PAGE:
How much time does it take to insert an item into a list that is already of length\textcolor{white}{|}n? Because the new item might have to go at the end of the list, the buck might need to be passed\textcolor{white}{|}n times, meaning an insertion is O(n). What about getting the smallest element? In the LinkedList’s .get_smallest() method, it only needs to determine whether self.first_n is None, and if not, it returns the element stored in that node. Because there is no buck passing, the time is O(1).

Structure Insert an Item Get Smallest
Sorted Simple List O(n) O(1)
Sorted Linked List O(n) O(1)

The creation of the sorted linked list structure didn’t get us much over a more straightforward list kept in sorted order via bubbling, but the ideas implemented here pave the way for much more sophisticated solutions.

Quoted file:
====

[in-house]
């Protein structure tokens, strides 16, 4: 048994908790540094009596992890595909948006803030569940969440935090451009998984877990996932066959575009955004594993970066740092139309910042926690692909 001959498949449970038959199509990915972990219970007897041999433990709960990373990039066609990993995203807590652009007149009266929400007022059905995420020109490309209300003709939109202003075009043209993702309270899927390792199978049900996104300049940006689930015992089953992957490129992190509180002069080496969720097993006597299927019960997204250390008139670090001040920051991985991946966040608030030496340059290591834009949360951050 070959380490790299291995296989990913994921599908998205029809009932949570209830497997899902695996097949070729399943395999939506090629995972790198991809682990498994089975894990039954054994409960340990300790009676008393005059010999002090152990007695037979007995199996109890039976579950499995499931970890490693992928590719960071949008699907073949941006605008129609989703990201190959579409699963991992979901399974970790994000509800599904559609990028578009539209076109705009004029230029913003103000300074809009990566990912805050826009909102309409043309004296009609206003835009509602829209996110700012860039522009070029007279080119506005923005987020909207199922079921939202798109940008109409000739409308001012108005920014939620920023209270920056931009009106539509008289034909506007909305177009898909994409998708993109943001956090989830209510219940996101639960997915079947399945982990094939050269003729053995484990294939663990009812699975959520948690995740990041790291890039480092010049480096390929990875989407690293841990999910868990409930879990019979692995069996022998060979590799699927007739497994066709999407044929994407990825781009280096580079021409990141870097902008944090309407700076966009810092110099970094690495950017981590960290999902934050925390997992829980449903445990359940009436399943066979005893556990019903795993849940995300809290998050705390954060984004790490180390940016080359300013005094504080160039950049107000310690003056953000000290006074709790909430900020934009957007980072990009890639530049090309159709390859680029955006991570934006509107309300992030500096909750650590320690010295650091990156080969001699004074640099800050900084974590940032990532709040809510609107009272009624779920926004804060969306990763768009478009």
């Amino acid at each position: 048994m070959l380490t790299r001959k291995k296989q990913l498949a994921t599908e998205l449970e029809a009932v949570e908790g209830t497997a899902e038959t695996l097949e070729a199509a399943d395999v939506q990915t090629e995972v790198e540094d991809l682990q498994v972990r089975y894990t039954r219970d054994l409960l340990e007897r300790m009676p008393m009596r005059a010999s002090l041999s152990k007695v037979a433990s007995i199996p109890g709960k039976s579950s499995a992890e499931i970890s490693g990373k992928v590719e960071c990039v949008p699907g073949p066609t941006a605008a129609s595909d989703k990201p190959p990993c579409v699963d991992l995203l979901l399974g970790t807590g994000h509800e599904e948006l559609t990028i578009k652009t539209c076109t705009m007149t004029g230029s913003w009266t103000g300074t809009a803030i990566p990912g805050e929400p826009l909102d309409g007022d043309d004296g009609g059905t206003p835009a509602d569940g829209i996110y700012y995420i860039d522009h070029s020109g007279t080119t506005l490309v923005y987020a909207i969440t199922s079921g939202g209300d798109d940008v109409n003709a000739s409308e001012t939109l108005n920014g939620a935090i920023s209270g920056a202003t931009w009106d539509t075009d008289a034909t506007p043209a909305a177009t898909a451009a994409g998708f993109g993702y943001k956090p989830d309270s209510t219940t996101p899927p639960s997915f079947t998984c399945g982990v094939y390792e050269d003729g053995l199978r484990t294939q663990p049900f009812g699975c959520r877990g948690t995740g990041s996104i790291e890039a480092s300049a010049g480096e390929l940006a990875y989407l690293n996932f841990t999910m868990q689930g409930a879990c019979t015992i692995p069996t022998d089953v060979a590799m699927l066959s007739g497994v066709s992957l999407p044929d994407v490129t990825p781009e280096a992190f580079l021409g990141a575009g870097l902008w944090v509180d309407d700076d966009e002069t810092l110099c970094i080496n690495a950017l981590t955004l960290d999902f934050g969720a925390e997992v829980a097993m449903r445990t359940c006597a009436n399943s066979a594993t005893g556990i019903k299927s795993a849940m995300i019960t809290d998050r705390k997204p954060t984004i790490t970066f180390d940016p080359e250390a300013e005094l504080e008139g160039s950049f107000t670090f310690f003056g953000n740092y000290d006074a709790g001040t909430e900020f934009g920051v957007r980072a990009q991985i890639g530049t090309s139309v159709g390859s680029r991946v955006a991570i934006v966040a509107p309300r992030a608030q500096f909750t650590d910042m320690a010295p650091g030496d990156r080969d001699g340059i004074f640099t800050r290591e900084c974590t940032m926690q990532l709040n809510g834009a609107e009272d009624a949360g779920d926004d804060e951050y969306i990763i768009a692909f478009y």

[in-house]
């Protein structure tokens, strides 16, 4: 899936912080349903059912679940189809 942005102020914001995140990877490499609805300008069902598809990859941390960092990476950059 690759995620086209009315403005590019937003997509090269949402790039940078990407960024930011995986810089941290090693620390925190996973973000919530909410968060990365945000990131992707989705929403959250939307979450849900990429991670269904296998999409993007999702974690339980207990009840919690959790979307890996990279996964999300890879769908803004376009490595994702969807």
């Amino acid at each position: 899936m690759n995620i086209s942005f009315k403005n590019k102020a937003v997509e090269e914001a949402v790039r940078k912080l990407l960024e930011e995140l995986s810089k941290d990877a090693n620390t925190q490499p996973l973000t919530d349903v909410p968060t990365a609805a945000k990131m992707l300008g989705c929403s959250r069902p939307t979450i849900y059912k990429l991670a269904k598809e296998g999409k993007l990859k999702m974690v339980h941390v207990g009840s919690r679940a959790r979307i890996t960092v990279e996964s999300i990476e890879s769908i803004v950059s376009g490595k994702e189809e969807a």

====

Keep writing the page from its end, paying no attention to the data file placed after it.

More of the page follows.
1. How much time would it take to insert\textcolor{white}{|}n sequences into a Python list, and then at the end sort it with bubblesort in the worst-case scenario (using order notation)?
  2. How much time would it take to insert\textcolor{white}{|}n elements into a sorted linked list that starts empty, in the worst-case scenario (using order notation)? (Note that the first insertion is quick, but the second item might take two buck-passes, the third may take three, and so on.)
  3. Add “pass the buck” methods to the LinkedList and Node classes that result in each item being printed in order.
  4. Write “pass the buck” methods that cause the list of items to be printed, but in reverse order.